Cromwell Schubarth is TechFlash Editor at the Silicon Valley Business Journal.

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Verizon to go ahead with bid for Yahoo as Google mulls offer

Yahoo’s sale “book” indicates a company in a financial free fall

What Yahoo investors can look forward to prior to shareholder meeting

As layoffs proceed, Yahoo’s head of hiring bails on CEO Marissa Mayer

Verizon Communications will reportedly make a bid to buy Yahoo’s Web business next week and Google may bid for the Sunnyvale online company’s core business.

Bloomberg cited unnamed sources on those two potential Yahoo suitors. Its sources also said that AT&T, Comcast and Microsoft have decided against bidding.

Bloomberg said that Time Inc. is reportedly still evaluating a bid and private equity funds Bain and TPG — among others — are also planning to enter the action, either alone or by backing a strategic acquirer.

First-round bids for the company’s main Web assets are reportedly due on Monday.

Verizon is said to be willing to acquire the Yahoo’s stake in Yahoo Japan Corp., figured to be worth about $8.5 billion, to help sweeten its offer. It may then give the Yahoo Japan stake to its shareholders or sell it.

Another potential player is Japan’s SoftBank Group, which is the majority owner of Yahoo Japan. But discussions there have reportedly centered around Softbank wanting to get a lower licensing fee before any sale, not in buying the rest of the shares in the company.

Verizon and its subsidiary AOL are working with at least three financial advisers on its bid, Bloomberg’s sources said. The company said late last year that it was interested in bidding for Yahoo and hiring so many bankers makes it appear that it is very serious about that.

Bloomberg’s sources said that Verizon values Yahoo’s core business at less than $8 billion, based on the financial information that it’s seen.

If successful, Verizon reportedly would replace Yahoo CEO Marissa Mayer with AOL CEO Tim Armstrong and Marni Walden, Verizon’s executive vice president, who would run a combined Yahoo and AOL.

Re/code reported on Wednesday that a Yahoo slide deck that has been shown to potential buyers projects that its revenue will drop by almost 15 percent and earnings by more than 20 percent for 2016.

Cromwell Schubarth is TechFlash Editor at the Silicon Valley Business Journal.

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Startup funding slowdown hits harder in Silicon Valley than S.F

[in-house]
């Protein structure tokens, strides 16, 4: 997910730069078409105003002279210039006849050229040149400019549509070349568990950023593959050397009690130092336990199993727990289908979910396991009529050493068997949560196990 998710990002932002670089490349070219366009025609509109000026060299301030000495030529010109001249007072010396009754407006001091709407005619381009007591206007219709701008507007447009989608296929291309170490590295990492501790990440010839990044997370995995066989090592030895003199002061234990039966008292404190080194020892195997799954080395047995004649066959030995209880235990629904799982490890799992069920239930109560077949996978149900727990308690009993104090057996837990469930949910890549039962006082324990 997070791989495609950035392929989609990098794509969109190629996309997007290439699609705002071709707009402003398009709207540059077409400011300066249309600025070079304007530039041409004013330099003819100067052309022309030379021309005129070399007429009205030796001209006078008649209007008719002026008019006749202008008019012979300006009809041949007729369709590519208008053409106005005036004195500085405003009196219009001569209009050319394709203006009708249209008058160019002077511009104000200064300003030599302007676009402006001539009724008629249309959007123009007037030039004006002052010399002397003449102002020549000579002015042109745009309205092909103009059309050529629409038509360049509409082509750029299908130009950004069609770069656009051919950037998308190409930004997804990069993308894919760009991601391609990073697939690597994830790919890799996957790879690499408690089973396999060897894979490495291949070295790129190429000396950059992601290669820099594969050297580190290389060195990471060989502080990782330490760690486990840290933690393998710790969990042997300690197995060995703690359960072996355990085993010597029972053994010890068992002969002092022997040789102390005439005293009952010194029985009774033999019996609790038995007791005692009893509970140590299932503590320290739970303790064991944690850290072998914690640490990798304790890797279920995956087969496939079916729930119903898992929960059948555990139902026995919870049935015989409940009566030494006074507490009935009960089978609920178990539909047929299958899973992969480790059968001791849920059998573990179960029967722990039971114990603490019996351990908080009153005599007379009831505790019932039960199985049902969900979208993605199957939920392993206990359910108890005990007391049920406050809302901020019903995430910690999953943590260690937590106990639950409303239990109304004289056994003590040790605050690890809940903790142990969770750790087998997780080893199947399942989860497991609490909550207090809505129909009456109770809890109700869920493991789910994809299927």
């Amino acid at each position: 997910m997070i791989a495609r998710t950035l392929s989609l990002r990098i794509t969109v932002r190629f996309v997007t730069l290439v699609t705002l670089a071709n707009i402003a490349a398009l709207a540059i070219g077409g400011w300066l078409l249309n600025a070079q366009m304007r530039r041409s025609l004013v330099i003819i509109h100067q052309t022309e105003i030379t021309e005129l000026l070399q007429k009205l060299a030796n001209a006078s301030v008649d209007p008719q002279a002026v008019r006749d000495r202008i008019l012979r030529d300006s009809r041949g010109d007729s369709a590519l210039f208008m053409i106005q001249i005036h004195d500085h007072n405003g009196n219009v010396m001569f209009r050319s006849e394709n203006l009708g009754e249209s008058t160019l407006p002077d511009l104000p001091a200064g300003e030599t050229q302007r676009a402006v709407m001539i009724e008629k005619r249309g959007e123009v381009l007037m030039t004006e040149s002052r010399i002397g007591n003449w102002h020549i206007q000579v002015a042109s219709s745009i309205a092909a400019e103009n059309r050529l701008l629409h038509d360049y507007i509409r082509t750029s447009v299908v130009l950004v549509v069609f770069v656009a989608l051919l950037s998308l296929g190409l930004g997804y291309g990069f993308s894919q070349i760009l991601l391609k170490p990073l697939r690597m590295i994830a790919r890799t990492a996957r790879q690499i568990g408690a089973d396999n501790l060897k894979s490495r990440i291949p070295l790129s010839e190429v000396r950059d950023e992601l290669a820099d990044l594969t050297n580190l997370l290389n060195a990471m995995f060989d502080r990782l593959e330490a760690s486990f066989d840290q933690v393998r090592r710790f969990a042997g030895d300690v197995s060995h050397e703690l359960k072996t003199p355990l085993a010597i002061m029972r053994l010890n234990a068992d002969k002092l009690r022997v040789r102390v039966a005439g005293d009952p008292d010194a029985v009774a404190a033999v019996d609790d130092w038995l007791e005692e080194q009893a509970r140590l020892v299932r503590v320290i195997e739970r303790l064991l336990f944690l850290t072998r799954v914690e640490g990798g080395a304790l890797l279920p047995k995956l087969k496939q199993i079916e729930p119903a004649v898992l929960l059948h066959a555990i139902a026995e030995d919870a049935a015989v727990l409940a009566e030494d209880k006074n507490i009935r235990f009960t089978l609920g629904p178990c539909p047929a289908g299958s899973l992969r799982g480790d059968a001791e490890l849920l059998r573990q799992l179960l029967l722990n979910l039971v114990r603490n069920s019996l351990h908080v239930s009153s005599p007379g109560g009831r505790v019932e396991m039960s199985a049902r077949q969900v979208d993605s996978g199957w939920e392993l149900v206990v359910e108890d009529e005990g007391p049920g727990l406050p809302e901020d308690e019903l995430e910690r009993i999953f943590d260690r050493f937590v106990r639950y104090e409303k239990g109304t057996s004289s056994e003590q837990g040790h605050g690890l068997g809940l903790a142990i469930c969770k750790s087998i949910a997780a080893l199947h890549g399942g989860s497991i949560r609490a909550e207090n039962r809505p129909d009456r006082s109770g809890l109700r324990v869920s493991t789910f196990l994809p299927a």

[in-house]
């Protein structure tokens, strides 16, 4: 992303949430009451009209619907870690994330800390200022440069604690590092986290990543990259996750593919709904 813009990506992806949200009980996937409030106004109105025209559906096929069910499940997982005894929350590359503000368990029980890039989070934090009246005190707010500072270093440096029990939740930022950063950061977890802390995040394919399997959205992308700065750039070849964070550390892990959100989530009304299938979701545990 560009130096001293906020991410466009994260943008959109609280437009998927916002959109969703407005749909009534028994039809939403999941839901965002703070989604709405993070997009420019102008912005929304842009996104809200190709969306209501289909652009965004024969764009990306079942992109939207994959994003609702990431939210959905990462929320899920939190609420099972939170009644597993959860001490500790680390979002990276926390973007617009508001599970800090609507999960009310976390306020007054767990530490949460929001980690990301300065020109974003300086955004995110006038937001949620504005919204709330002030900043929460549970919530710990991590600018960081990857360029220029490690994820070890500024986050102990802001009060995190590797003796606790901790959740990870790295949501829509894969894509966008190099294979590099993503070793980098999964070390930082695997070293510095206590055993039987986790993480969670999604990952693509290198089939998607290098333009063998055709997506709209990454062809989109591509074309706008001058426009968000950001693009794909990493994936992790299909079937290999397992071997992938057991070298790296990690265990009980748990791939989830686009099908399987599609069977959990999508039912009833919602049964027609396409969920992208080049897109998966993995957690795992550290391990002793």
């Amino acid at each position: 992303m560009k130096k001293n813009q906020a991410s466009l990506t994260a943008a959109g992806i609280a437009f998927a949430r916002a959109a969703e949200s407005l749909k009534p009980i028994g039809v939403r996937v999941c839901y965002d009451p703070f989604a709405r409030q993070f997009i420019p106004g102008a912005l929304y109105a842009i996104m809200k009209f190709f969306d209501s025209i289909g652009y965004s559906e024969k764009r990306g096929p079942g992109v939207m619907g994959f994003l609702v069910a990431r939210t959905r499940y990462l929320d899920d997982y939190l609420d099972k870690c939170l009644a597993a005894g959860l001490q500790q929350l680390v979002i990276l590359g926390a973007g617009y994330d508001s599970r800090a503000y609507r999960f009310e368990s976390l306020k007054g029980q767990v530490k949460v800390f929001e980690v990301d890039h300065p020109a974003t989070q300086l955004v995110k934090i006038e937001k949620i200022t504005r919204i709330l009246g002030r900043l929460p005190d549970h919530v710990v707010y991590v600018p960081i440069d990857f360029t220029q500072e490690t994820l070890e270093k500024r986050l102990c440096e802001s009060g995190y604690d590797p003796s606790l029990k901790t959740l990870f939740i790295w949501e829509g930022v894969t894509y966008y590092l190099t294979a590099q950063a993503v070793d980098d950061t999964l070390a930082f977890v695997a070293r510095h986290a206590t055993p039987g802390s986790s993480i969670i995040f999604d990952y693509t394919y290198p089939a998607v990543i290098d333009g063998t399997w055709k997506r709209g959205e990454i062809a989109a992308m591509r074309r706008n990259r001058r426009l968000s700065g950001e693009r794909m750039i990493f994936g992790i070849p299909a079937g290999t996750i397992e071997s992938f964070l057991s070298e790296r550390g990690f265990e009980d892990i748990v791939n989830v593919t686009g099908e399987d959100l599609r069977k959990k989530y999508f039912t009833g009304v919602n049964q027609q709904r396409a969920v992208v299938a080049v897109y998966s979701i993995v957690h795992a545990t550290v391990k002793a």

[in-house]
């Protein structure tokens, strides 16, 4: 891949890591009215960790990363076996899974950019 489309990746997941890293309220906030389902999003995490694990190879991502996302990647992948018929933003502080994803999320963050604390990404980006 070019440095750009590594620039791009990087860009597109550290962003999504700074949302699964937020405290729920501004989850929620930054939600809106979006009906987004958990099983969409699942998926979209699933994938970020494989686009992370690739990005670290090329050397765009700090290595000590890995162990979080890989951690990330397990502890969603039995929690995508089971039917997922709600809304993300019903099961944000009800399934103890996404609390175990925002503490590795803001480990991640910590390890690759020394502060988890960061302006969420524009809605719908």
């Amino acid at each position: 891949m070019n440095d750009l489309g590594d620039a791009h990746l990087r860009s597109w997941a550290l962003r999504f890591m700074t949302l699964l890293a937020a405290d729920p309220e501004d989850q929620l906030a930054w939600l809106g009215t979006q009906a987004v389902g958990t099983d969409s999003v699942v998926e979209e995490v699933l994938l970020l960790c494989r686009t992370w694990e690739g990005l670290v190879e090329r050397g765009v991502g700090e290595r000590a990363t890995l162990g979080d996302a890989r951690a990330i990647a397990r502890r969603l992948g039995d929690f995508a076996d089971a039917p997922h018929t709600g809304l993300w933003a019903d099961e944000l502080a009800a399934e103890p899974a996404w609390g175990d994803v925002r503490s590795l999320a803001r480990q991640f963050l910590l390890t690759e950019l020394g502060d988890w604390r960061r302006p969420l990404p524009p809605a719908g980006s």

The chill that descended on fourth quarter startup funding affected Silicon Valley more than San Francisco, according to research done for TechFlash Silicon Valley by PitchBook Data.

The overall number of deals and total of dollars that poured into Bay Area venture-backed businesses reflected the dropoff from the feverish activity of recent years that PitchBook and others reported earlier this month.

But it played out unevenly in the region.

There were 176 funding deals done in Silicon Valley in the last three months of 2015, down 35 percent compared to last year’s fourth quarter.


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San Francisco had 185 deals in the fourth quarter, down by about 30 percent from last year.

Helped by a huge Q4 $1.6 billion in funding raised by Airbnb, the amount raised by San Francisco-based VC-backed companies jumped by about 29 percent year-to-year to $5.2 billion.

The dollars raised in Silicon Valley in the period dropped by about 13 percent to around $3 billion.

 

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Silicon Valley TechFlash
Benchmark VC Bill Gurley warns winds are shifting on unicorn valuations

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Cromwell Schubarth Senior Technology Reporter Silicon Valley Business Journal

Bill Gurley, a general partner at the Benchmark venture firm, sounded another alarm Thursday night about soaring valuations of VC-backed businesses.
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Bill Gurley, a general partner at the Benchmark venture firm, sounded another alarm… more

Venture investor Bill Gurley sounded another warning about the high valuations at venture-backed companies in an overnight tweetstorm on Thursday.

Volatile global stock markets are going to put pressure on CEOs at the growing crop of VC-backed businesses known as “unicorns” that are valued at $1 billion or more, the Benchmark partner said.

That is going to increase pressure to produce a profit or show how one will come, Gurley said, tweeting,”Which Unicorn entrepreneurs/CEOs are prepared for such a shift? Who can adjust quickly? Can you get to profitability on your last round? Have you even considered such a reality?”

This isn’t the first time that Gurley has warned of a pending correction in soaring valuations that profitless venture-backed companies have been getting. He predicted in an appearance at South by Southwest in March that we may see some dead unicorns in 2015.

The shift in focus by public investors to concerns over profits from excitement about rapid growth is a key reason that tech IPOs slowed dramatically since early last year. A number of venture-backed companies that had been expected to go public by now have instead raised IPO-sized funding from late-stage investors at lofty valuations.